Standing in the Way of Progress

June 3, 2003

by Bill Foster

Reading the business page and studying reports on the state of the economy always reminds me of just how insane and anti-human the capitalist system is.

- Item: government economists and business executives fear that the U.S. economy is heading into a sustained period of deflation (i.e. a persist fall in the prices of goods and services). Businesses have more than $1.1 trillion dollars of unsold goods on hand.

- Item: U.S. factories are operating at less than 75% of capacity, the lowest rate in 20 years, even while nearly 9 million workers are unemployed.

What is going on here?

Falling prices mean that food, clothing, housing and other necessities will be cheaper. Isn't this a good thing for the vast majority of people? Shouldn't we be happy that falling prices will help the plight of tens of million of Americans who are living in poverty and going without many necessities?

Yet more, if factory utilization is at a 20-year low, and, at the same time, millions of workers are unemployed and looking for jobs, why don't we simply increase production and provide even more goods and services? Why can't we put this unused economic capacity to work to build houses and schools, to feed the 2 out of every 5 urban children who lack sufficient nutrition, to solve the health care crisis, etc.?

The common sense answers to such questions are obvious. But common sense has no place in capitalism. This economic system does not operate with the aim of meeting the needs of the people but solely in order to maximize profits for a few.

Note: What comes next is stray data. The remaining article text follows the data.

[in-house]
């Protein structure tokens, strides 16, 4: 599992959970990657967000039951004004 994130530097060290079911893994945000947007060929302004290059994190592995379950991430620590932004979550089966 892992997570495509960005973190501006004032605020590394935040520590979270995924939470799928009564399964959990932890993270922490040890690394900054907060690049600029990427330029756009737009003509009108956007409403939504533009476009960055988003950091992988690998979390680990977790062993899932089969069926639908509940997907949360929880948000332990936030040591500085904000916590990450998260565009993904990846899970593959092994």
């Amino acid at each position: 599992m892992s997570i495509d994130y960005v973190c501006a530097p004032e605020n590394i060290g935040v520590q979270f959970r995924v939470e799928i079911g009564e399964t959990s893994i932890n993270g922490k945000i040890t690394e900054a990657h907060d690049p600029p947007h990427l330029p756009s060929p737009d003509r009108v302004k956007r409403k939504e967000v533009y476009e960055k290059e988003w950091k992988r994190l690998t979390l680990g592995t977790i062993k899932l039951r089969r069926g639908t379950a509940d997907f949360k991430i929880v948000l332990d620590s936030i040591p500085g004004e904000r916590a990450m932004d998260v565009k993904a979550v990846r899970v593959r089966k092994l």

Thus the capitalist owners fear falling prices and will use practically any means to prevent it because, even though cheaper goods may make life better for the people, it means less profits for the capitalists.

Thus the capitalists will not set in motion the vast economic capacity of our country, but would rather leave factories idle and workers unemployed because more production, while increasing the well-being of society as a whole, would mean even a greater glut of commodities and less profits for the capitalists.

This insanity, the inhumanity, of poverty and deprivation in a country with a glut of goods and excess economic capacity -- reflects the fundamental contradiction of the capitalist system.

Our country's advanced, modern economy, created by the social cooperation of some 250 million people, is set in motion with the sole aim of maximizing profit for a few capitalists who have usurped the ownership of the collective wealth and productive resources of society. The social character of our economy is suppressed and negated by the private ownership of a few. As a result U.S. capitalism is in a permanent and unresolvable crisis of overproduction: the economy is capable of producing more than enough to meet the needs of all, but the capitalists refuse to produce unless guaranteed maximum profit. Factories stand idle, goods remain stockpiled or are even destroyed, workers go without jobs -- all because the capitalists can't make a profit.

In other words the capitalist system stands condemned -- incapable of setting in motion the vast economic power of our country, incapable of meeting the needs of the people.

The profit-motive cannot be the guiding line of economic life; the fate of the country and the very lives of people cannot remain at the mercy of a handful of capitalist owners.

We need an economy of, by and for the people. We need to replace the profit-motive with an economic plan that is based on meeting the needs of the people.

As a starting point, we must orient the economy so as to guarantee the basic economic rights of every member of society, including the right food, clothing and shelter, to a secure, stable livelihood, to health care, to the best available education, to income secure in retirement or loss of ability to work, etc.

Only such an economy can be considered truly modern and humane.